It is widely agreed that there are currently three major Haskell web frameworks: Happstack, Yesod, and Snap (in chronological order). Each framework has its own web server. There have been attempts at other web servers, but none of them seem to have gotten off the ground. Happstack is planning to change web servers sometime soon (probably to Warp, which Yesod uses). So this leaves us with two modern mainstream web servers in Haskell: Snap and Warp (also chronological order).
Warp conforms to the interface defined in the wai package, which seems to be an attempt at defining a standard web server interface. However, WAI is used by only one of the current mainstream Haskell web servers, so I simply don't see how one can make a compelling argument that it is a genuine standard. The marginal benefit you get from being a standard is only useful when the standardized players are actually differentiated, and in the case of Snap and Warp, I'm not convinced that they are. The only thing I can think of that differentiates Warp and Snap is that Warp has posted better performance than Snap for a simple pong benchmark. But I've never heard anyone complain that Snap is too slow, so Warp's speed doesn't seem to really differentiate it.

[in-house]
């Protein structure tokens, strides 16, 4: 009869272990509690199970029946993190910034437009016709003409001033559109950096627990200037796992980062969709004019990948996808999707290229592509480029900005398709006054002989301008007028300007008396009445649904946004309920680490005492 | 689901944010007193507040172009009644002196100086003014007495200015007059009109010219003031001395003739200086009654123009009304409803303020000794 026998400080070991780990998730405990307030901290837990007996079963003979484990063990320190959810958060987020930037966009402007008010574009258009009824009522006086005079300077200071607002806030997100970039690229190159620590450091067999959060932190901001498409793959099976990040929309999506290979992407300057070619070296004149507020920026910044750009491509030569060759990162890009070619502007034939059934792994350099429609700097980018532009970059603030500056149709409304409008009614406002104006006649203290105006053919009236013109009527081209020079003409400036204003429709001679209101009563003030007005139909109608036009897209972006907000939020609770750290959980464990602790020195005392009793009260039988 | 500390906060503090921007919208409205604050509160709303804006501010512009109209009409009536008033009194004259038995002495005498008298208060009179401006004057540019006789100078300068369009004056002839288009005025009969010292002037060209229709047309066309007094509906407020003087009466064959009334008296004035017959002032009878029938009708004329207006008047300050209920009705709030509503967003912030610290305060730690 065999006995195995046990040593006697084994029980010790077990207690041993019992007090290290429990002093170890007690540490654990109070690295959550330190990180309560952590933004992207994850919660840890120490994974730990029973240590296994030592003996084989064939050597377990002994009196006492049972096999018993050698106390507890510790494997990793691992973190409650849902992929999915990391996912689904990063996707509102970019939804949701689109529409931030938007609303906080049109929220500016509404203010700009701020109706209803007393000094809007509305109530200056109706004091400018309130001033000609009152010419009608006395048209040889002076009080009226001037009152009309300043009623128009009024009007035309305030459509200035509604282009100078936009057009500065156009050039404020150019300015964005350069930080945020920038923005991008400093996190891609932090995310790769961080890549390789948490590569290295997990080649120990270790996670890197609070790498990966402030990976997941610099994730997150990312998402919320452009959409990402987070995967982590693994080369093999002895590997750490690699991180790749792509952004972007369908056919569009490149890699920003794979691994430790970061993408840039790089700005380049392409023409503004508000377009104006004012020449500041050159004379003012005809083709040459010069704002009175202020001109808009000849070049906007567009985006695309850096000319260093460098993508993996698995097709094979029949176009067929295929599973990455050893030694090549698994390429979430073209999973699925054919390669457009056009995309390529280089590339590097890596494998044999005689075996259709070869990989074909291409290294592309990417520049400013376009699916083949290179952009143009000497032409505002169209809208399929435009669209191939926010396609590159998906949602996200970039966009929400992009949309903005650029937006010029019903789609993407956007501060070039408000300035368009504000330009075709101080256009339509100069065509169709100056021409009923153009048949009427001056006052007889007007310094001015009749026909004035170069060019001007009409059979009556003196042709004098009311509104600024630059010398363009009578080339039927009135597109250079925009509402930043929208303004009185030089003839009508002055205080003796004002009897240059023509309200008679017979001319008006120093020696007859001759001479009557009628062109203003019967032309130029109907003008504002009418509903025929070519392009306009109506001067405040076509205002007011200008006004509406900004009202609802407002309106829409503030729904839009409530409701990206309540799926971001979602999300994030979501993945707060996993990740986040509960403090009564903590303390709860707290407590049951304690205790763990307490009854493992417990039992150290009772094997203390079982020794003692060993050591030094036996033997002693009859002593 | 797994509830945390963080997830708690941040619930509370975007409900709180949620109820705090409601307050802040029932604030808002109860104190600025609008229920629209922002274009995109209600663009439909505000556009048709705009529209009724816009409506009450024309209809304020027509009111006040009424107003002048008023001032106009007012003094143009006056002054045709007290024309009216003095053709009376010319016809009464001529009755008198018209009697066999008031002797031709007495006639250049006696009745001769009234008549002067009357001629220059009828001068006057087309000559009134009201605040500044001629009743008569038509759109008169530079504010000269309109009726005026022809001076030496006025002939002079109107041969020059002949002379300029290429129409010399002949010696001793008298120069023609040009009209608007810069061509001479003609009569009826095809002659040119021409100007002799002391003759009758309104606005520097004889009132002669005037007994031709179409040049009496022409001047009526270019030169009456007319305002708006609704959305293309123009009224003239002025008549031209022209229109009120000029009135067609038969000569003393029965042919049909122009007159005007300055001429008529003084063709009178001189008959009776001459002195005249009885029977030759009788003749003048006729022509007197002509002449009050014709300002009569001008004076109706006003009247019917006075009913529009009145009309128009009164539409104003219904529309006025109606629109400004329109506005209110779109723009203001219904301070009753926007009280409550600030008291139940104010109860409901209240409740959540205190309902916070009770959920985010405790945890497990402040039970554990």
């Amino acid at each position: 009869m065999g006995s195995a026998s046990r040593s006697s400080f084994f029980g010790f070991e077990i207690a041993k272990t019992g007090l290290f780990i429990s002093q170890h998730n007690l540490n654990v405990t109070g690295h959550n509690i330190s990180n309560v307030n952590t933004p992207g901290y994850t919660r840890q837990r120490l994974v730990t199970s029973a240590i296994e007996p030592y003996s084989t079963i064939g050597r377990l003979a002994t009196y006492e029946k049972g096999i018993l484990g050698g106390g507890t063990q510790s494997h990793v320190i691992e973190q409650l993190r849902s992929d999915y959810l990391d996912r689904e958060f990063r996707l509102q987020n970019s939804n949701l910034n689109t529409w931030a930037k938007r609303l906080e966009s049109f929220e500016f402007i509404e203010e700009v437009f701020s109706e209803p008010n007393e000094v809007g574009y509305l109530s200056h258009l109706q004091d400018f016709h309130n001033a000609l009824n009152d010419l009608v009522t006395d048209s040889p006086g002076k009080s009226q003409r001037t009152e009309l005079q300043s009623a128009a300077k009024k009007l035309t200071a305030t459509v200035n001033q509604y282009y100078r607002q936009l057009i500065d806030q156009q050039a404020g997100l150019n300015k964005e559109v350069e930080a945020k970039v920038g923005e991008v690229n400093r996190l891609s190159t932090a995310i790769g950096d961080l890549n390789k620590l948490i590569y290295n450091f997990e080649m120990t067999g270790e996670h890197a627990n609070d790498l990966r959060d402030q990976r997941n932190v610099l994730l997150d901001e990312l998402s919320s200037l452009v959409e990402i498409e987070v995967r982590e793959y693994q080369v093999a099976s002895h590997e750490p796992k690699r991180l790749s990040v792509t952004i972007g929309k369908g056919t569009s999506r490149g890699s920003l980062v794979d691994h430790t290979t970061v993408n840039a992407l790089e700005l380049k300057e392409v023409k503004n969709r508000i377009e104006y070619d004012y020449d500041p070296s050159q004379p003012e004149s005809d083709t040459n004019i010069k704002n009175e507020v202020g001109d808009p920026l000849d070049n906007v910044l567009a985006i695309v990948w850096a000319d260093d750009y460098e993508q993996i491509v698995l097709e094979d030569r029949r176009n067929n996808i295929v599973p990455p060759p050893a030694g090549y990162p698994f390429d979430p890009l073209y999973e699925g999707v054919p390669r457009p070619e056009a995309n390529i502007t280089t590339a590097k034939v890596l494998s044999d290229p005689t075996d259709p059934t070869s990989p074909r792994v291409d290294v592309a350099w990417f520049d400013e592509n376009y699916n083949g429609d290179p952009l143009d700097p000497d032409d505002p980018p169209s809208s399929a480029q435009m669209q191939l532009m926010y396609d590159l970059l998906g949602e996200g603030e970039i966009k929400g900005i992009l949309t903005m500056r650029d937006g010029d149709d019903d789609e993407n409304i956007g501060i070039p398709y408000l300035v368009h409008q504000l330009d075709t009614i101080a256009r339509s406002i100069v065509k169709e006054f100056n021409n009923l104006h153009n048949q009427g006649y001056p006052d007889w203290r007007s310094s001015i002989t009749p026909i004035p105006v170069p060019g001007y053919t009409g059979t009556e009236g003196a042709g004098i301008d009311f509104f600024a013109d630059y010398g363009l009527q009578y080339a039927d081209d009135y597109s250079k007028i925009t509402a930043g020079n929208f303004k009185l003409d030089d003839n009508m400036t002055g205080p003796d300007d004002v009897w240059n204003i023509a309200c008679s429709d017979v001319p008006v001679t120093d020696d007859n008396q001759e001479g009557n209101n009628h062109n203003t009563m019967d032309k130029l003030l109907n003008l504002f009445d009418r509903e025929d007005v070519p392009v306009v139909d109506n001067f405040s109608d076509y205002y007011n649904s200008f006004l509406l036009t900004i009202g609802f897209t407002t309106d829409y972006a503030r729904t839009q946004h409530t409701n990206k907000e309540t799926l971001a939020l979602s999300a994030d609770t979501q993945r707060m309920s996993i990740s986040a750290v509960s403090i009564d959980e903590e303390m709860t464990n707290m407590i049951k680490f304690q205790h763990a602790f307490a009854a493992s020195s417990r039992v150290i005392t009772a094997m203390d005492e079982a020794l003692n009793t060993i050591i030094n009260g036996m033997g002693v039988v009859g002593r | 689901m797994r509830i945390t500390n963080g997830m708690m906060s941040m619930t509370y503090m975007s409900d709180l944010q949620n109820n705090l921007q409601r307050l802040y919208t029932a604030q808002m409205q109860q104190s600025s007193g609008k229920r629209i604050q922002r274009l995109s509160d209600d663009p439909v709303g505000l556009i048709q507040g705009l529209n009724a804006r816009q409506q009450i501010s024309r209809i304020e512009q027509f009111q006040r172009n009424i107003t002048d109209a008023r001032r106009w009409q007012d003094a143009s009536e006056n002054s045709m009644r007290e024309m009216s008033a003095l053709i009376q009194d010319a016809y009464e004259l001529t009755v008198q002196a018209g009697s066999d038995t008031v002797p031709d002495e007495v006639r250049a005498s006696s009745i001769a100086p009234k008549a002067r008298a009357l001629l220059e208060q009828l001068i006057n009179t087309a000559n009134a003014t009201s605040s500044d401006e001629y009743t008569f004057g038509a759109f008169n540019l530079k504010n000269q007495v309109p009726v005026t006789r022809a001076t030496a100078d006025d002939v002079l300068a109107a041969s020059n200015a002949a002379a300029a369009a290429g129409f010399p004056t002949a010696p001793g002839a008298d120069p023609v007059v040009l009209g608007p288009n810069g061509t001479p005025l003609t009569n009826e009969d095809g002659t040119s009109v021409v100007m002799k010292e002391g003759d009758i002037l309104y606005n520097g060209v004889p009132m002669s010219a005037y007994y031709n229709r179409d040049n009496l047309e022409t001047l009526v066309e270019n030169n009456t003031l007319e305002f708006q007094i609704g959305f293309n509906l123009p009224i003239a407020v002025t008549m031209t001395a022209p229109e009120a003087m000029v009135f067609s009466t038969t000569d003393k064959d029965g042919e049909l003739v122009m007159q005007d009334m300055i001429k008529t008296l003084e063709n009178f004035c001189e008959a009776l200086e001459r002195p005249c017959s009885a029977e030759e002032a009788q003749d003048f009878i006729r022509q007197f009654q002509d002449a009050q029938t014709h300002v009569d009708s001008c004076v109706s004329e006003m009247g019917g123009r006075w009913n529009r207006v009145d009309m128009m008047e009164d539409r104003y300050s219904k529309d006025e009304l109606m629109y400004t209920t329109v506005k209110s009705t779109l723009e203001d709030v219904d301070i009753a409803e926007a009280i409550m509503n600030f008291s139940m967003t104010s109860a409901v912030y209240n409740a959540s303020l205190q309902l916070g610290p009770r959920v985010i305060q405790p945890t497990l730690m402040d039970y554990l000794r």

Furthermore, WAI came out before either Snap or Warp existed. When Snap came out, we had different opinions about how the interface should look which made WAI inappropriate for us. WAI has also evolved since then, which further supports the argument that it was premature. After all, what good is a standard if it keeps changing?
If there is an explosion of new Haskell web servers with all kinds of different features and innovations, then I'm sure commonalities would emerge from which a genuine standard could be developed. But until then, I think the choice of web server is fairly insignificant. Both Warp and Snap are good web servers and shouldn't play a significant role in the much bigger choice of which framework you use.